The third and final phase of the process proved to be a little trickier and was heavily reliant on correct technical manufacturing production. Having regained control of the cam and therefore the lock we are left I the situation of having a clear path down the center of our spindle to the gate positions on the wheels. All we have to do is pass something along that path that is capable of making the journey and delivering feedback. The solution was Nitinol or memory metal as it is sometimes referred to. Nitinol is a Nickel Titanium alloy that has unique properties. One of these properties allows the alloy to be formed into a specific shape under heat treatment. Once formed the metal will retain that shape even after it has been forcibly distorted, providing it has the room to do so.

Nitinol4 wheel lock

The picture shows an example of the type of shape that was required, when attached to a rod, straightened, and passed through the spindle the clip will hit the back of the lock, pass behind and over the wheel pack and settle on top of it.

In reality, for a four wheel lock, 4 different clips are required, one to decode each wheel.

Thereafter it is a relatively simple process to dial the wheel pack until the clip tip, drops into the gate of its particular wheel, thereby identifying the position of it. When all wheels are decoded a further clip is used to identify the orientation of the lock before attempting to dial it open.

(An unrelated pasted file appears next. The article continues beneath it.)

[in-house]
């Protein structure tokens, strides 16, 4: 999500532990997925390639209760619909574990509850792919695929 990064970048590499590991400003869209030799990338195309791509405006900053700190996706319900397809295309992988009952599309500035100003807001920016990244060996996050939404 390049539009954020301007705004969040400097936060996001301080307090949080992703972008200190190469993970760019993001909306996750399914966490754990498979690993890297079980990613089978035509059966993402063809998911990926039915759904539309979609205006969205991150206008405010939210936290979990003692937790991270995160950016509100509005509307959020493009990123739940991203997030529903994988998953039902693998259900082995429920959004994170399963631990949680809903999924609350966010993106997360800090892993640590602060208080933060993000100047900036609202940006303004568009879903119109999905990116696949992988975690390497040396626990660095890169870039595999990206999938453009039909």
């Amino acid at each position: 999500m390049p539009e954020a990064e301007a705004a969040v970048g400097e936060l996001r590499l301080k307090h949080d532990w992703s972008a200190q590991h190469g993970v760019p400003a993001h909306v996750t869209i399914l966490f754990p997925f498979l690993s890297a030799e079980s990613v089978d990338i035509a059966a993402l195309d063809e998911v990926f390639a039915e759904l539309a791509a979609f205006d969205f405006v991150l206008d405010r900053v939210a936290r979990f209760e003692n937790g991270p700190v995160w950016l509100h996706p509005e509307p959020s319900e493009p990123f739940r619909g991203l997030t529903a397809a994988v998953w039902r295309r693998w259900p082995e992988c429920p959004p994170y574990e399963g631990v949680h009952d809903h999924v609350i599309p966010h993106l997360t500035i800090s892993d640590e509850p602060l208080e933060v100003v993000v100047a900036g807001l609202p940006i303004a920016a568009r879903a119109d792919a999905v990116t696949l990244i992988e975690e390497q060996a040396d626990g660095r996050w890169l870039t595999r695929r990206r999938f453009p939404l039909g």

That explained, my next problem was to convince people that it was a working viable tool. Once again S.A.V.T.A. and their annual convention was to prove vital in how to do this. For the 2007 convention in Lexington, Kentucky, John, and I hosted a class for 18 students. The class was booked on a first come first serve basis and sold out as soon as it was advertised. Our strategy was to have 9 kits and 9 cut away mounted locks in the class, one between two. We would demonstrate teach the process and allow the class participants to learn and practice each step. We also had three locked up safes for each group of six students that they could then prove the concept, a kind of try before they buy.

The class was a resounding success I think all attendees could see the potential although there was an issue with the quality of the Nitinol clips. The equipment was displayed at the trade show through our U.S. distributor M.B.A INC. LTD. Whilst demonstrating the tool at the show the clips were again showing signs of stress.